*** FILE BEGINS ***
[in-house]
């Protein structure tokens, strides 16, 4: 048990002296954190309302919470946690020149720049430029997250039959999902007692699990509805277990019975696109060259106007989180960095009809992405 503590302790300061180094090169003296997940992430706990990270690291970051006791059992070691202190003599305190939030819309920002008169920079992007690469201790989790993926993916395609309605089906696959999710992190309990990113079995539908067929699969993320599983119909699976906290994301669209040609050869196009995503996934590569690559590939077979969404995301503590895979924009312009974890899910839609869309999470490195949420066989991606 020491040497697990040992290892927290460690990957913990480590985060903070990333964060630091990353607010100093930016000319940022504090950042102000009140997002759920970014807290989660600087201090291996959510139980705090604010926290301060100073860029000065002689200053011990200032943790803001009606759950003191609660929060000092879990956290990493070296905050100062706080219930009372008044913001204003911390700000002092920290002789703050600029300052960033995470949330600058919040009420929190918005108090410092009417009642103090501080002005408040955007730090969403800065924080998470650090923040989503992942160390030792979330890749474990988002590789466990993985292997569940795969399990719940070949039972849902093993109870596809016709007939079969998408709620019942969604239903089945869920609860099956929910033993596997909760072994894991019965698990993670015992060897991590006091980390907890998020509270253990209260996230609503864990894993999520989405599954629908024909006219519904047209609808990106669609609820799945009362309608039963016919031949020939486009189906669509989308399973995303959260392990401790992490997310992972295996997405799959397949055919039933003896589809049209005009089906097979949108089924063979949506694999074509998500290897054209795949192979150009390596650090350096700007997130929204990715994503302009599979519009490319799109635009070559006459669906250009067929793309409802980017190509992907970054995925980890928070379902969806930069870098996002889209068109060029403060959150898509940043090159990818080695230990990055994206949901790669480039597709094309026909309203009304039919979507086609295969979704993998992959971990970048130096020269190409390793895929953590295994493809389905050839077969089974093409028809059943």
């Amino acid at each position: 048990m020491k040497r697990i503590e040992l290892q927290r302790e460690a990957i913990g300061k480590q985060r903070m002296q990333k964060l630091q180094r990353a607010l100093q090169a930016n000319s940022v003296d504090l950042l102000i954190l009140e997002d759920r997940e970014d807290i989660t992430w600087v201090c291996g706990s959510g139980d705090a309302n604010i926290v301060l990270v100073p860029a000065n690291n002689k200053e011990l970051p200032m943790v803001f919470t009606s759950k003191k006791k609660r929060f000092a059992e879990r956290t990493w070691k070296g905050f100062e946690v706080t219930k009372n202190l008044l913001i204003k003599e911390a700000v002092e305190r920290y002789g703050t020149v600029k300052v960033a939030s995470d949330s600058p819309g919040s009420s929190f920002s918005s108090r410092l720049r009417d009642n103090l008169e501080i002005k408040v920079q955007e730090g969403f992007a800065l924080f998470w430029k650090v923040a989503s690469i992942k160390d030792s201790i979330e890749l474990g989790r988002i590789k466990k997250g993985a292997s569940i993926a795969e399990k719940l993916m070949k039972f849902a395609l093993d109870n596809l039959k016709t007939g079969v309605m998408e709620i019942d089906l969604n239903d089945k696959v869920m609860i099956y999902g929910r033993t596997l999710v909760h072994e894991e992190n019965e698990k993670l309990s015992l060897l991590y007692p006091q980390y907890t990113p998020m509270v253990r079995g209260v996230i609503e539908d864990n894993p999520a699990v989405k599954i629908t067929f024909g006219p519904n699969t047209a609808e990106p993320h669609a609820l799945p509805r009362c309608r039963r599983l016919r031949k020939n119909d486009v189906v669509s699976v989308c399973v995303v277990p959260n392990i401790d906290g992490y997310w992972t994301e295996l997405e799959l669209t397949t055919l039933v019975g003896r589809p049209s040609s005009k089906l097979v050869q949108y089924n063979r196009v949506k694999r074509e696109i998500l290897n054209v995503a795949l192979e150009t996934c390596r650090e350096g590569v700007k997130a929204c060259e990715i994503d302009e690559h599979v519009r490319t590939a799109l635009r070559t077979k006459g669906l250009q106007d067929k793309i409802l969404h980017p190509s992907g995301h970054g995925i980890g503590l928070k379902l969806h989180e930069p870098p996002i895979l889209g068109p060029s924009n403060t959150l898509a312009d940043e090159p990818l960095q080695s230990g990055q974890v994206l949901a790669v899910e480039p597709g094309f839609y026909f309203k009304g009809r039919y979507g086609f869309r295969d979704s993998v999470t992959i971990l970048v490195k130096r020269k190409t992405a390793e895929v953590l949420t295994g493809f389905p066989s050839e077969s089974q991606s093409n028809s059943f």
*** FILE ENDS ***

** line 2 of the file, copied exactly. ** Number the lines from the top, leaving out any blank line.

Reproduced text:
């Protein structure tokens, strides 16, 4: 048990002296954190309302919470946690020149720049430029997250039959999902007692699990509805277990019975696109060259106007989180960095009809992405 503590302790300061180094090169003296997940992430706990990270690291970051006791059992070691202190003599305190939030819309920002008169920079992007690469201790989790993926993916395609309605089906696959999710992190309990990113079995539908067929699969993320599983119909699976906290994301669209040609050869196009995503996934590569690559590939077979969404995301503590895979924009312009974890899910839609869309999470490195949420066989991606 020491040497697990040992290892927290460690990957913990480590985060903070990333964060630091990353607010100093930016000319940022504090950042102000009140997002759920970014807290989660600087201090291996959510139980705090604010926290301060100073860029000065002689200053011990200032943790803001009606759950003191609660929060000092879990956290990493070296905050100062706080219930009372008044913001204003911390700000002092920290002789703050600029300052960033995470949330600058919040009420929190918005108090410092009417009642103090501080002005408040955007730090969403800065924080998470650090923040989503992942160390030792979330890749474990988002590789466990993985292997569940795969399990719940070949039972849902093993109870596809016709007939079969998408709620019942969604239903089945869920609860099956929910033993596997909760072994894991019965698990993670015992060897991590006091980390907890998020509270253990209260996230609503864990894993999520989405599954629908024909006219519904047209609808990106669609609820799945009362309608039963016919031949020939486009189906669509989308399973995303959260392990401790992490997310992972295996997405799959397949055919039933003896589809049209005009089906097979949108089924063979949506694999074509998500290897054209795949192979150009390596650090350096700007997130929204990715994503302009599979519009490319799109635009070559006459669906250009067929793309409802980017190509992907970054995925980890928070379902969806930069870098996002889209068109060029403060959150898509940043090159990818080695230990990055994206949901790669480039597709094309026909309203009304039919979507086609295969979704993998992959971990970048130096020269190409390793895929953590295994493809389905050839077969089974093409028809059943």